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Polar Bear and Martin Luther King Jr. Activities and Crafts

Polar Bears Preschool and Kindergarten activities and lessons
Polar bear preschool activities


In January we celebrate the birthday of Martin Luther King Jr. by learning about his dream for a better world. January is also a great time to learn about polar bears and develop an appreciation for them. Polar bears are native to the icy cold water of the Arctic Ocean and its surrounding areas. This magnificent animal is the largest predator that lives on land, being twice as big as the Siberian tiger. Sadly however, due especially to global warming, the polar bear is classified as a vulnerable species. Bundle up and get inspired with our Martin Luther King, Jr. and polar bear-inspired activities, crafts, recipes, games, lessons, and printables for children in preschool and kindergarten.


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Healthy Facts and Tips

Children are often less active in winter, especially in the cold and snowy climates. Introduce children to winter activities that keep their bodies moving, their minds engaged, and reduce dependence on television and video games.

  • Go out in the snow. Dress warmly and make snowmen, snow angels, or go ice skating. Give children small shovels and let them clear a section of the sidewalk.
  • Create non-melting snowballs from clean old white socks which have been rolled into balls and have an indoor snowball fight.
  • Organize a house fitness circuit. Include jumping jacks in the living room, wall push-ups in the bedroom, kicks in the kitchen, etc.

Activity: Help Save the Polar Bear

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Activity 1, picture 1

What you need:

  • Map or globe
  • Newspaper
arctic map Activity 1, picture 3

What you do:

Show children on a map or a globe the North Pole. Explain that the North Pole is always frozen with ice, but because of something called “carbon emissions,” temperatures around the world are getting warmer, which is causing the polar ice cap to melt. Give each person an ice cube to hold in his/her or hands, and let them see what happens when it gets warmer. Explain because the ice floes are melting, the polar bears must swim further distances to get from ice floe to another, which is very exhausting. The bears tire out easily and can't find enough food for themselves and their cubs.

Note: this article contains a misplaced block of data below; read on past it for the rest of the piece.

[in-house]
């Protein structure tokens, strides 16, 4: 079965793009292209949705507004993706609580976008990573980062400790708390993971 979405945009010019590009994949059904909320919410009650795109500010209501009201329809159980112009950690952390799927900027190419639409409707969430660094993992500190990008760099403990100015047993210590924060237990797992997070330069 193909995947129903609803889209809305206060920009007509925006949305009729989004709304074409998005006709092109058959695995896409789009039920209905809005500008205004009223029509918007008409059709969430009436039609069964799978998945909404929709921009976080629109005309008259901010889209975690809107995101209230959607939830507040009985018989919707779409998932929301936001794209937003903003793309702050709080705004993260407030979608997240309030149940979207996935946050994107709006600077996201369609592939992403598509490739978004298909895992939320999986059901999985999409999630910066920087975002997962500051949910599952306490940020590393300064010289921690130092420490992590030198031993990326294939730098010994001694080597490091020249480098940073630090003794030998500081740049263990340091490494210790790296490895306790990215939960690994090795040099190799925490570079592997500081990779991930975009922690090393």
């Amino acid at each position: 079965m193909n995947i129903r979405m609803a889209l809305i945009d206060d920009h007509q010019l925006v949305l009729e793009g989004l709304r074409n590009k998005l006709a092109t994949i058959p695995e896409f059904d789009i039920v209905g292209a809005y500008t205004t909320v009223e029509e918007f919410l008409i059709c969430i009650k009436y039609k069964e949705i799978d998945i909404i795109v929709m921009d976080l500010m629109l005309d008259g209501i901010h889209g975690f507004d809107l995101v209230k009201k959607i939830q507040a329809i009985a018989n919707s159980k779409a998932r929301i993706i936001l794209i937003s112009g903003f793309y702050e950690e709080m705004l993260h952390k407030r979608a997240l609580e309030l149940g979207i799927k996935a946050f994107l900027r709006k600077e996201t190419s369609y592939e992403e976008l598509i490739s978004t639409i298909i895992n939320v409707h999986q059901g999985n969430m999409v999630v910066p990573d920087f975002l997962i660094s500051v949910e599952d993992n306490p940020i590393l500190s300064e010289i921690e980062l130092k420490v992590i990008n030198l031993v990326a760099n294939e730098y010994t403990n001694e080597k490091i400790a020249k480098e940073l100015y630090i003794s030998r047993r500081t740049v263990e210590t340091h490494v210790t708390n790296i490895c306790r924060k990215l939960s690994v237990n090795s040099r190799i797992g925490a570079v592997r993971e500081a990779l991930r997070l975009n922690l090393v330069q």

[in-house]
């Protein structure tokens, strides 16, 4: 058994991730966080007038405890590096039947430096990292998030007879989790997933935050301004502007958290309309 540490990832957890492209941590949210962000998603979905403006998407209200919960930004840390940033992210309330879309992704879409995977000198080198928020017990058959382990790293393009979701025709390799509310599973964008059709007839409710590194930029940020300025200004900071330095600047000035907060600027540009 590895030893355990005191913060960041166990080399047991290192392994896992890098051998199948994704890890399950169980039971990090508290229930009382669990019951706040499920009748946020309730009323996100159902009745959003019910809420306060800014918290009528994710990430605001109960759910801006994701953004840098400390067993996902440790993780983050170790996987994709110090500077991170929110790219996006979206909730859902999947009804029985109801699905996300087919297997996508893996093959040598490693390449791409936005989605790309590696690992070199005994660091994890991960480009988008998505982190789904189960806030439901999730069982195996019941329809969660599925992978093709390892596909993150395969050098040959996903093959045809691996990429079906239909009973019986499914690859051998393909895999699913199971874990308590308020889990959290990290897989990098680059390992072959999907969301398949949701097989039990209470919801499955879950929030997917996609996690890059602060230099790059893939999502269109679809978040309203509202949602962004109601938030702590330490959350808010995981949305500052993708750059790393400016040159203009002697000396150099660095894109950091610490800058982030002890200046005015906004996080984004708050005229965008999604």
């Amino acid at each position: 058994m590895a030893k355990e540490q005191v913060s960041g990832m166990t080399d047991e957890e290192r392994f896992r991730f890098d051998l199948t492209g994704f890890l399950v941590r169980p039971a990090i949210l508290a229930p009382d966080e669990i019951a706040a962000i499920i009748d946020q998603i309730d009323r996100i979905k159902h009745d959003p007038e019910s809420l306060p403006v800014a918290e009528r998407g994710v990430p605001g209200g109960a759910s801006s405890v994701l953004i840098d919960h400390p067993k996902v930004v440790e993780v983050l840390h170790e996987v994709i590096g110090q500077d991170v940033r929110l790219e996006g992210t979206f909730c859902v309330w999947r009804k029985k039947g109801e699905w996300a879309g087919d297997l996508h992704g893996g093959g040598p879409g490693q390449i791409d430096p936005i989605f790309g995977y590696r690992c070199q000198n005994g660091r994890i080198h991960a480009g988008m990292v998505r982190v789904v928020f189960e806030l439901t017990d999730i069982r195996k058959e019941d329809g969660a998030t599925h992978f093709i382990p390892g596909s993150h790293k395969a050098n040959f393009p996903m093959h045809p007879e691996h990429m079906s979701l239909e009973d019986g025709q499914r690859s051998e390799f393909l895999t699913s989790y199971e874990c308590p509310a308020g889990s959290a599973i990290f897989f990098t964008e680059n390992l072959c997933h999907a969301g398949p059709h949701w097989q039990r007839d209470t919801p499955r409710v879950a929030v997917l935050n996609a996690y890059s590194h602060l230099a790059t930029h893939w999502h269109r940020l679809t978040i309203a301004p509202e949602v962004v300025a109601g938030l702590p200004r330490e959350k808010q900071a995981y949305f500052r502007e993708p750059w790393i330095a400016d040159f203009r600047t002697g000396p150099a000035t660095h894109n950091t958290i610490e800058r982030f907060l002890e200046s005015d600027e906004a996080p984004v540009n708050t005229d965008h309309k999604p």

Polar Bear, Polar Bear, What Do You Hear?

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What you do:

Literacy Activity
Before you begin reading Polar Bear, Polar Bear, What Do You Hear? by Bill Martin and Eric Carle, take a picture walk with children. Ask them what they think the story will be about. Then read the book to children. After reading, ask your children to tell you what happened in the story. Ask children, “What does the polar bear hear?” Talk about some of the words in the story such as “bellowing,” “yelping,” and “trumpeting.” Explain that these are all words that mean a loud kind of noise. Ask children, “What other noisy words can you find in this book?”

Activity: How Arctic Animals Stay Warm

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polar bear science activity

What you need:

  • Large plastic tub
  • Ice
  • Water
  • Ziploc bags
  • Vegetable shortening

What you do:

Fill your water table with cold water, lots of ice, and plastic Arctic animals. Let children put their hands into the water to play with the animals. Most likely, they will quickly tell you that their hands are too cold. Talk with them about how Arctic animals stay warm in the icy water because of something called blubber. Explain that blubber is a thick layer of fat beneath the skin of many sea mammals such as whales, seals, and walruses. To demonstrate how blubber helps keep animals warm, fill two Ziploc bags with vegetable shortening. Seal the bags and place them into another Ziploc bag. Have a child slip his/her hand in between the two bags of shortening and close the outside bag around his/her hand. Then have him/her place his/her hand into a tub of icy water. The shortening will act as blubber and keep the child’s hand warm.

Activity: Martin Luther King, Jr.

snowball math activity

What you need:

Martin Luther King I have a dream printbles

What you do:

Show a picture of Martin Luther King, Jr. to children. Does anyone know who this person is? What do you know about him? Allow children to share what they know and write their responses on a large sheet of paper. On the third Monday in January, we celebrate Martin Luther King's birthday. Why do you think we celebrate his birthday? Allow children time to respond. Read the book Happy Birthday, Martin Luther King or another book about Martin Luther King. Talk about the book and write on the chart any new information that children have learned.

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Movement Activities

picture of Lilly jumping rope

Polar Bear, Polar Bear Turn Around

With your child, recite this fun rhyme and make the movements together:

Polar bear, polar bear,
Twirl around.
Polar bear, polar bear,
Make no sound.

Polar bear, polar bear,
Dance on your toes.
Polar bear, polar bear,
Touch your nose.

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